The OF Blog: The wotmania Files: Interview with Gavin Grant (1/7/2003)

Tuesday, January 27, 2009

The wotmania Files: Interview with Gavin Grant (1/7/2003)

Since I would like to preserve the interviews that I and others did at wotmania (or rather, the pre-2006 ones, as those through the present have been crossposted here or originated with here), about 1-2 times a week, I'm going to be reposting those links here, with little commentaries. The first one, with Gavin Grant, author/reviewer/publisher of Small Beer Press, was my first interview and I think it is obvious just how much I've developed as an interviewer since then. Again, many thanks to Gavin for agreeing back then to do this interview:

Larry,

here are some answers:



Questions:

1) Many of our readers are aspiring fantasy/sci-fi writers. What tips would you give them for submitting a work that's more likely to be accepted?

Start with the basics, make sure your manuscript is formatted correctly (double spaced, sans serif font such as Courier, name, title and page number at the top of each page, one inch margins all round, only printed on one side of the page). Include a self addressed stamped envelope (SASE) and read the guidelines for the magazine or publisher you're interested in. If they only publish fantasy, don't send them horror, etc., etc. Other than that, write, rewrite, and rewrite, and don't worry too much if your stories keep coming back.

2) What trends have you noticed developing in today's sci-fi/fantasy?

Maybe it's because we publish work that crosses borders, but we get more and more stories that mix things up. Traditional storytelling is getting turned on their heads and old genres are getting a shake-up. Space opera is undergoing a renaissance, which is unexpected, and fantasy has become less obvious -- less quest based, more on how the fantastic might touch everyday life.

3) Some writers also aspire to be artists, and therefore have sketches or drawings of characters or locations in their work. Have you come across such, and if so, have you/do you consider integrating them into a prospective publication?

That's a hard one. Some people are talented in many areas and their art might complement their writing, but that may be unusual. We want to put out books that look as good as we can make them, and that usually involves using experienced artists. How did they become experienced? By studying, training, and/or working their way up. You, the writer/artist can do the same, but it may take a long time. The best thing is probably to send just the book or story and then ask about the illustrations later. Unless it's a comic!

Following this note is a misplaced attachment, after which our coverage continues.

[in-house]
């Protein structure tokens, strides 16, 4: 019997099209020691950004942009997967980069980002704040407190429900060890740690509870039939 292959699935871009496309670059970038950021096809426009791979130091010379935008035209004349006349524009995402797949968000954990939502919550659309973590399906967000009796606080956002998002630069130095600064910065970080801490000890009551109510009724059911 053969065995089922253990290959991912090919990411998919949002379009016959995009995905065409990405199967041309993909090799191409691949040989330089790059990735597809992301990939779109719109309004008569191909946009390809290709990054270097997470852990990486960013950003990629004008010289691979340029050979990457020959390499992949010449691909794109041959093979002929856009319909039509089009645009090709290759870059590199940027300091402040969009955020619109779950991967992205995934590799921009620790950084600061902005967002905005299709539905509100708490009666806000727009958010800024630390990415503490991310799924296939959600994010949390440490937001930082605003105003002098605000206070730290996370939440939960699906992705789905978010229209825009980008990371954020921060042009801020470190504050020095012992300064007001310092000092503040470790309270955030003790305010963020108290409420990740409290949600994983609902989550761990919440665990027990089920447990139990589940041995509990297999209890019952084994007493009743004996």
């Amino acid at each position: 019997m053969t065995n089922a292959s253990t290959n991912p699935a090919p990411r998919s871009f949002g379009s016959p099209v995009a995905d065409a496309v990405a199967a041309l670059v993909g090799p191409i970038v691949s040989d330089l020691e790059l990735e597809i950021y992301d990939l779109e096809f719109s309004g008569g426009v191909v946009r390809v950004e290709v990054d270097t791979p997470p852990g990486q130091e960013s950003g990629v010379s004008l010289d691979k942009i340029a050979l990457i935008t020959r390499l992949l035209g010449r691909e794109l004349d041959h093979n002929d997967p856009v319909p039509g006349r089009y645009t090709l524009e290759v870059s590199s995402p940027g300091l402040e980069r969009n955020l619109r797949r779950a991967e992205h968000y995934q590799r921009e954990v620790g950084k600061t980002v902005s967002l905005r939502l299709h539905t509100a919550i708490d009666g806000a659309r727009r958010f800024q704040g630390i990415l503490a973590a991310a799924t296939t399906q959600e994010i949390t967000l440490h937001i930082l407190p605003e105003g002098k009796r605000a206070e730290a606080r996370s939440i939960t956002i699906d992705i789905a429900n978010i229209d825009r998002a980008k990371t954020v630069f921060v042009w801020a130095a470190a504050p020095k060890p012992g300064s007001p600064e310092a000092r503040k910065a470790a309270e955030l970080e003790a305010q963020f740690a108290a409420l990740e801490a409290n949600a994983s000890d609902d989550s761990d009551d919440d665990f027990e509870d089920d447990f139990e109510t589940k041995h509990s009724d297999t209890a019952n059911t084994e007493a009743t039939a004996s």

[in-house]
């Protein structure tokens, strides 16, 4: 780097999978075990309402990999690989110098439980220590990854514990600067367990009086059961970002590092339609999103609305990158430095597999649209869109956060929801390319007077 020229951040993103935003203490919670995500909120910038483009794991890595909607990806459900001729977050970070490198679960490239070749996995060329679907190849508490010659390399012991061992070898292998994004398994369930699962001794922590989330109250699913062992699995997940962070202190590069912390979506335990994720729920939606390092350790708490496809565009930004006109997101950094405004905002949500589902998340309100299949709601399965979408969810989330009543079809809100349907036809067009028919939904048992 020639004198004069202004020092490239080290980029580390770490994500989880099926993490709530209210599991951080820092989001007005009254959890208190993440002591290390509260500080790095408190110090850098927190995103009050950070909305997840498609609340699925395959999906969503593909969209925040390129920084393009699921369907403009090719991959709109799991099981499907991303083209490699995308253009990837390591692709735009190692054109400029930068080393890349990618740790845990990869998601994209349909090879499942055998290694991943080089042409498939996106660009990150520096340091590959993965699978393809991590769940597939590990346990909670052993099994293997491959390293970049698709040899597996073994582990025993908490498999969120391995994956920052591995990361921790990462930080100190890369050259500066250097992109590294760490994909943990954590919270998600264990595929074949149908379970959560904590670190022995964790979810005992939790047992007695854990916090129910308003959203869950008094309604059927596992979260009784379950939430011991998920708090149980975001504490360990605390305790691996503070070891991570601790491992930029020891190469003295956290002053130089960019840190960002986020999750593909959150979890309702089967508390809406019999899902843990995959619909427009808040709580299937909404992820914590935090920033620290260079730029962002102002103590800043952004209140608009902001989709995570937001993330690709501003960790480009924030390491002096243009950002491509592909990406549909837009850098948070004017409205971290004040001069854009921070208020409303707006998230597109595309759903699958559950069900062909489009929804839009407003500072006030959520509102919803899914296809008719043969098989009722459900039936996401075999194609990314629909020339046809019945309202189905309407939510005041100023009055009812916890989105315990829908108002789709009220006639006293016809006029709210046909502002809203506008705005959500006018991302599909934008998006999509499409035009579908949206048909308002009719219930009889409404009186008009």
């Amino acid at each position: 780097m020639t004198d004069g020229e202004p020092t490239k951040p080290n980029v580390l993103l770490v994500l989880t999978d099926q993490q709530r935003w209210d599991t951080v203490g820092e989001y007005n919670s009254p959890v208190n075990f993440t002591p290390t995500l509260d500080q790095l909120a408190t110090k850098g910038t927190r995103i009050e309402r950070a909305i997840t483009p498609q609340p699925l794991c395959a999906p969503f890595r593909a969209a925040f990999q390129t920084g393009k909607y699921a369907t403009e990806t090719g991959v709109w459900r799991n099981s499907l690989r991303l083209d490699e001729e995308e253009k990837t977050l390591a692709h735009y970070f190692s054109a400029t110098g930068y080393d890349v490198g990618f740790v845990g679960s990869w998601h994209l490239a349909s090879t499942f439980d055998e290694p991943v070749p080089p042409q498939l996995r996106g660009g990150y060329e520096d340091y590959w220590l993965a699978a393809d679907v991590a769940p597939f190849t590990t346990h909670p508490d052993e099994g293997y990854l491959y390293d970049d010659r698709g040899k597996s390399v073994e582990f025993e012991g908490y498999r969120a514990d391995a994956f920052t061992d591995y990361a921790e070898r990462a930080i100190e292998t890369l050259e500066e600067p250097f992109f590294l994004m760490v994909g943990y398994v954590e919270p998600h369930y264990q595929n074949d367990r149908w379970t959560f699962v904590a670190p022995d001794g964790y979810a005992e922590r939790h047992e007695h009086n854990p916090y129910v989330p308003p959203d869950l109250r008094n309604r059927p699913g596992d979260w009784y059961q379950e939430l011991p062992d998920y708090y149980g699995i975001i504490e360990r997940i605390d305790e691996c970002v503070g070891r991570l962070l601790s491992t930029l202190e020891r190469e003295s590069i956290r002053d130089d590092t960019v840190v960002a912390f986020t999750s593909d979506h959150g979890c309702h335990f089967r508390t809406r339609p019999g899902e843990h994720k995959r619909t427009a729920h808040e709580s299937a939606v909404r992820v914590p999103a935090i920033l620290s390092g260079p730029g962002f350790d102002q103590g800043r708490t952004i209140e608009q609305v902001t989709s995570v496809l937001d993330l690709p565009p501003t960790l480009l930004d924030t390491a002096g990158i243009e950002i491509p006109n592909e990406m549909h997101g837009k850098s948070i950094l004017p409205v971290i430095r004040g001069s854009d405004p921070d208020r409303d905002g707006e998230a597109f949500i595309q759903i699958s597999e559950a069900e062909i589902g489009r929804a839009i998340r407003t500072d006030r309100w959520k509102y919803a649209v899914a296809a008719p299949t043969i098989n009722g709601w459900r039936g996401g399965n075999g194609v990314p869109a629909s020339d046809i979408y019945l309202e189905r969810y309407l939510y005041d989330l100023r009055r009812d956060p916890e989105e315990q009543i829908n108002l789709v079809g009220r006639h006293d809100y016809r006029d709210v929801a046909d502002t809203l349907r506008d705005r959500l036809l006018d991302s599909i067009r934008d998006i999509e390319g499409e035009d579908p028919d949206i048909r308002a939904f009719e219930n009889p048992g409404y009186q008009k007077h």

4) Do you have a particular POV that you gravitate towards? How about your co-workers?

No. Except for a slight bias against stories written about characters who seem to exist alone in the world, no family, no friends, etc.

5) Roughly how many people will read a manuscript before it's decided that it's suitable to be published?

For the zine, Lady Churchill's Rosebud Wristlet, I will read it myself, but for any other Small Beer Press project (book or chapbook) it will be me and my wife and partner, Kelly Link.

6) How active of a reader are you outside of the slushpile? Do you keep up with what other publishers in the genre are putting out, or do you tend to read material from outside of the genre on your own time?

I review books and do interviews of genre and nongenre authors, so I tend to read a wide variety of books. I also read a lot of zines, most of which are nongenre, because I love the variety of writing and creativity in them. Probably like most people, I wish I had more time to read, but the reviewing at least tends to keep me up to date in the field.